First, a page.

i opened up the source control database for the legacy codebase. i was awe-struck to find no less than 35 solutions and 350 projects. after much deliberation and some minor tree walking, i found my way into the solution that included the webservice.
then i tried to build it.
project build failed; are you missing an assembly reference? twenty assembly references missing. so i downloaded the remainder of the poor man's workflow legacy codebase, thus resolving two dependencies. i opened up a second copy of the now-archaic visual studio 2003, loaded the project for the first dependency, built it, and moved the assembly to the assigned buildoutput folder. 17 to go. i got through seven of them before i thought of something.
i had to be connected to the server containing the source.
while connected to the legacy codebase vss database, i ran a netstat. one open connection was to the new codebase on a server i recognized. another was to the same server name, but with a different and much lower number (i.e. servername01 instead of servername27). so i browsed to \\servername01\ and found my codebase's source control repository.
i could now perform a search.
i found pre-built assemblies for the remaining 10 projects and a total of 50 sub-assemblies which were required by the 17 projects required by the actual solution i wished to build. after a solid hour of recon, i had a webservice that ran. it took one parameter.
serializedrequest? where do i find that?
i tried the syntax we used for the serializedrequest of a different service, which obviously didn't work. this shop thought it was agile, so it wouldn't have any documentation... or would it? quickly, i browsed to my group's sharepoint site and searched for the webmethod name. five results returned. i opened one labeled "examplesyntax.doc", containing a solitary line of xml.
i had my request string.
i fed it into the webmethod and invoked. i waited for two minutes while the process ran, not hitting a single one of my breakpoints. my request had timed out, but i was browsing to a site being hosted on localhost!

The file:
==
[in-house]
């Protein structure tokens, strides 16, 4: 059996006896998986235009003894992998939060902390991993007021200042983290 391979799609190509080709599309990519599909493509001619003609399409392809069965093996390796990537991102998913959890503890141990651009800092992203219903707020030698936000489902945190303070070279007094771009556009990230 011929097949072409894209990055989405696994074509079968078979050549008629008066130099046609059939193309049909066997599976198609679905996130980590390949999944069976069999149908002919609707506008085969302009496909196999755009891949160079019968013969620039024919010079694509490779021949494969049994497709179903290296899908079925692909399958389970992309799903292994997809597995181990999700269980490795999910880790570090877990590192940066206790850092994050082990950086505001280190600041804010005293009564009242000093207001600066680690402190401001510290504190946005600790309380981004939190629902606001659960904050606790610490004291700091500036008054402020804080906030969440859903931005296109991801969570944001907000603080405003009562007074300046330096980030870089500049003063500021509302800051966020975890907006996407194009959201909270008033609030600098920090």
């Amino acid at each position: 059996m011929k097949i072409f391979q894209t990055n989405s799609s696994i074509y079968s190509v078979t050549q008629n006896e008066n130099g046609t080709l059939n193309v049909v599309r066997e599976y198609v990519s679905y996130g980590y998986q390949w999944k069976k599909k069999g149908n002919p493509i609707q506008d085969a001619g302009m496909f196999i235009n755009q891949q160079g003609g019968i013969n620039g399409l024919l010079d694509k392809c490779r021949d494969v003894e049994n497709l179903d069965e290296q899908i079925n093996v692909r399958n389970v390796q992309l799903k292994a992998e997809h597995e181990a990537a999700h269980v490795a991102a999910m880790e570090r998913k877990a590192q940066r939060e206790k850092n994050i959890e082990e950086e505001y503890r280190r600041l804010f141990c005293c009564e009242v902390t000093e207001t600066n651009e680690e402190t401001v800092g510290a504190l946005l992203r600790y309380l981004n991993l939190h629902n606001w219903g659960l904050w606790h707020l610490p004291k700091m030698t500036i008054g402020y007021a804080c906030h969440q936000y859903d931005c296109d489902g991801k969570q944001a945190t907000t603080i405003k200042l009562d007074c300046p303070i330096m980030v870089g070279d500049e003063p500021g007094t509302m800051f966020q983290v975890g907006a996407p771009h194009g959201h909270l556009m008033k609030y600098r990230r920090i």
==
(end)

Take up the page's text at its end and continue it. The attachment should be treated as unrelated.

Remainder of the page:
ahh, here it is: the webmethod actually calls another webmethod in a far away land, which in turn actually performs the chore of connecting to db2.
i'd had enough. i went home.
09/22/2008 05:12 PM -
so i get this card and message via snail mail today:
dear precash sprint cardholder:
we would like to thank you for selecting precash for your sprint bill pay needs. as one of our special customers, we are offering you an upgrade to the new vision premier prepaid visa card! your approval is guaranteed.* in fact, we've already enclosed your new card with this letter. all you have to do is call 1-866-761-6559 to activate your card.
[miscellaneous propaganda goes here]
* obtaining your card: the usa patriot act is a federal law that requires all financial institutions to obtain, verify, and record information that identifies each person who opens a card account. what this means for you: when you open a card account, we will ask you for your name, address, date of birth, and other information that will allow us to reasonably identify you. we may also ask to see your driver's license or other identifying documents. "you're already approved" is contingent upon successfully passing this mandatory identification confirmation.
i have a number of problems with what has been said here:there were no identifying marks to indicate this was a sprint communication, other than "dear precash sprint cardholder". looked like a scam."thank you for selecting precash": i didn't select precash; sprint wouldn't let me pay via debit card for the first year of my service."special customers": all customers are special. we give you money. how am i any different, except for my ridiculously low sprint phone bill?"offering you an upgrade": this is not an upgrade. it's sprint's newest scheme to get their money, fast. while it is technically a debit card, it's a debit card which sprint will automatically take your money away from every billing cycle.
further, there's a limit of two $999 deposits per day. well, my paychecks happen to exceed $1998 ($999 * 2); so direct deposit wouldn't be a very good idea for me.